Julian Mayorga is another one that I feel is doing great stuff. So yeah, it's really nice because the question is always: “How do we do this? How do we work memory? How do we work with this material?” – and especially at this distance for me, being so far away, especially emotionally again.
Were you considering these different approaches as you composed, or did you try and clear your mind of other people's ideas and do something personal?
Absolutely, yeah. I think it's only obviously personal because first, I didn't want to make a genre album. Like, I wouldn't call this a bolero album or anything like that. That was the starting point. And then it derived in many things, and there are basic patterns of music, basic rhythmical patterns that you can recognise, but we shifted everything on the way, you know?
Especially with Alex and the percussion played his way. We really thought about how not to make it “that”, but make it something else, you know? I think I really wanted to make an album that had everything that I like and care about in the same place, like cinema.
And my love for cinema, my love for texture and processing, and my love for tropical rhythms and all this stuff. That was the intention, and I think I managed to combine all these things!
Someone else who creates cinematic, storytelling worlds in songs – and jumped out at me as a comparison to the sound of this album – is Tom Waits. Is he an influence?
Haha! A lot of people say that, and it's funny because it wasn't at all in my mind. It was actually Marta Salogni who mixed the album. When I went to show her the first demos, she was like, "This is reminding me of Hoist That Rag," specifically, that piece from Real Gone, I think?
Because obviously she was thinking about how the way he's using reverb on that record is very special, and the distortion and stuff is unique.
So she told me that, and I was like, wow, this is great – because then I feel like she really understands this album, even though it's not a direct reference, the use of those effects for a really specific purpose is definitely what I’m doing! And in fact there are all these hints to tropical Latin music in his work, too.
And are there now new techniques and approaches you’ll take from this album into future work?
Yeah, I think inevitably, every past project bleeds into the new one, and I like to think about it as a global development. Especially conceptual themes from the past albums were kind of developing towards this.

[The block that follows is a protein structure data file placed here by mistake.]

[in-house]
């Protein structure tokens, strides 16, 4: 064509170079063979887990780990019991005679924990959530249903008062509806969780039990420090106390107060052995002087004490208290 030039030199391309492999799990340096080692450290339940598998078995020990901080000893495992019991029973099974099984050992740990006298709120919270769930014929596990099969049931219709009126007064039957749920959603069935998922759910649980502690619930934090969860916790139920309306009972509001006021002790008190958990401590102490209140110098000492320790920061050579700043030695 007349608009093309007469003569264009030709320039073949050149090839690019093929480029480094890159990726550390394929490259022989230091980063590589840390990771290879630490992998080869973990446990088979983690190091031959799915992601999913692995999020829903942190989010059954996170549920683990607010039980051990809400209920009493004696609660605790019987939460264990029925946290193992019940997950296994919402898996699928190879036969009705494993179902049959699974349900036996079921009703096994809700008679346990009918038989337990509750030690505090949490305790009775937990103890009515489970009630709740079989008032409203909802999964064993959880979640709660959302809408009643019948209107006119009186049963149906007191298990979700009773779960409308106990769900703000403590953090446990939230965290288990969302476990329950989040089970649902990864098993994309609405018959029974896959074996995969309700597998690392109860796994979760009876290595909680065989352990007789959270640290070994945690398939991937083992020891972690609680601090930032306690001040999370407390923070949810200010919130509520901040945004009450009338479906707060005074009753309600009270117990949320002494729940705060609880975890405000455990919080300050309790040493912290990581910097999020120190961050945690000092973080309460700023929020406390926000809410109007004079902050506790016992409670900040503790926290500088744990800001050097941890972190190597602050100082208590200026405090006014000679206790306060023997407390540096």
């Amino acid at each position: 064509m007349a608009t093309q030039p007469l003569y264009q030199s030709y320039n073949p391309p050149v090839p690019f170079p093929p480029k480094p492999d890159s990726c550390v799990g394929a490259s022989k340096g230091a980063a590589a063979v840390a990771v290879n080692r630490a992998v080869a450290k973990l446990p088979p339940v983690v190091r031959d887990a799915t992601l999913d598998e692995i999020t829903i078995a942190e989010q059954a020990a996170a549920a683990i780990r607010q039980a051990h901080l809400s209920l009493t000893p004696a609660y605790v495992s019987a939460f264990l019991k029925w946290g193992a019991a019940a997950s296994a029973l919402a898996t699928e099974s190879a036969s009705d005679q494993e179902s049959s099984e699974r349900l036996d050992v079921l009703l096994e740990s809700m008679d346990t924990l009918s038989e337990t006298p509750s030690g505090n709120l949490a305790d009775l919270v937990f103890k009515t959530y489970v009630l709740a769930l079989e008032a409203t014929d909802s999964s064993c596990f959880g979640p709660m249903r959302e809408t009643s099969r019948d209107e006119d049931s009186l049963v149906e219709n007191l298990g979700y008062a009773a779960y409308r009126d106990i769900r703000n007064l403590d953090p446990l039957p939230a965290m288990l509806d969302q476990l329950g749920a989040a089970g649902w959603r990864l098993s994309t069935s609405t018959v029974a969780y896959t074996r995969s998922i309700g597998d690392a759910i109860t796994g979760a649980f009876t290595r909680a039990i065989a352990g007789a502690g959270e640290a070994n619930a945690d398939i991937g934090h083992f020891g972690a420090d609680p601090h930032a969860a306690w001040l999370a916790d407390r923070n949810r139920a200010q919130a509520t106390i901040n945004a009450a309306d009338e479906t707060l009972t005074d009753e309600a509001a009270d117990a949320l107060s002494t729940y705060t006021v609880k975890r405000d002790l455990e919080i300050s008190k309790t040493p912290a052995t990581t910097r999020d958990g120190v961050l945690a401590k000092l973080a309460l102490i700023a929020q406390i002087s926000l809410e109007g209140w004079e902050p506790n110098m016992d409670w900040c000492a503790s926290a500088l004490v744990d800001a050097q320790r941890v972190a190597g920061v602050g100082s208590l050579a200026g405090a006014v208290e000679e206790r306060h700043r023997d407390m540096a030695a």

Even though I really consider them always as a very delimited and as a universe sort of on their own, but I think a lot of themes are already... They came from one another. So, yeah, that will continue. But see, I don't know how that would happen... I don't know what the hell I need to do next, you know?
Like, after doing this approximation, I don't know how am I going to explore rhythm again. I love rhythm, or groove, pulses and stuff like that, but let's see.
Do you think this music will translate well to playing live?
I am doing it already. I did the release party in Berlin last week, and yeah, a totally new experiment as well because I've been working for three months setting up this live show. That's where I feel the biggest change is, because usually I was just sitting on a table with modular synths and stuff, but now I'm dancing and I'm singing, and I have a percussionist and we have all these elements on stage.
I'm sending all the flutes and clarinets through this timbale, through a transfuser in the timbale, and there is a light design and whatnot. So yeah, I would like to think about it more as moving towards a little version of an opera or something like that.
Were you happy with the audience response?
Yes, yes. Berlin was amazing. I mean, it's home, and it was the release party, so it was symbolically very charged. But yeah, wonderful. Wonderful. It felt great, yes.
And finally, music from outside Western Europe and North America is more and more in the mix on its own terms: are you optimistic about how this is progressing?
Absolutely, of course. I don’t like it when things get too... narrowed. When things get – I forgot the word...
Yes, that's the word, yeah. Compartmentalised. Yeah, I think it's really lovely when things get mixed. When you get ideas from here, you bring it there. You know. I love that stuff.
And I think that's the main purpose of art, you know? To bring all these elements and create something new out of that. So I think it's great to see that happening and to hopefully have more of that, of course that’s great!
All Images: Aina Climent
Writer | Joe Muggs
Joe Muggs is a writer, DJ and curator of many years standing, covering both mainstream and underground. His book 'Bass, Mids, Tops', covering decades of UK bass music, is out now via Strange Attractor / MIT Press, and you can subscribe to his newsletter at tinyletter.com/joemuggs.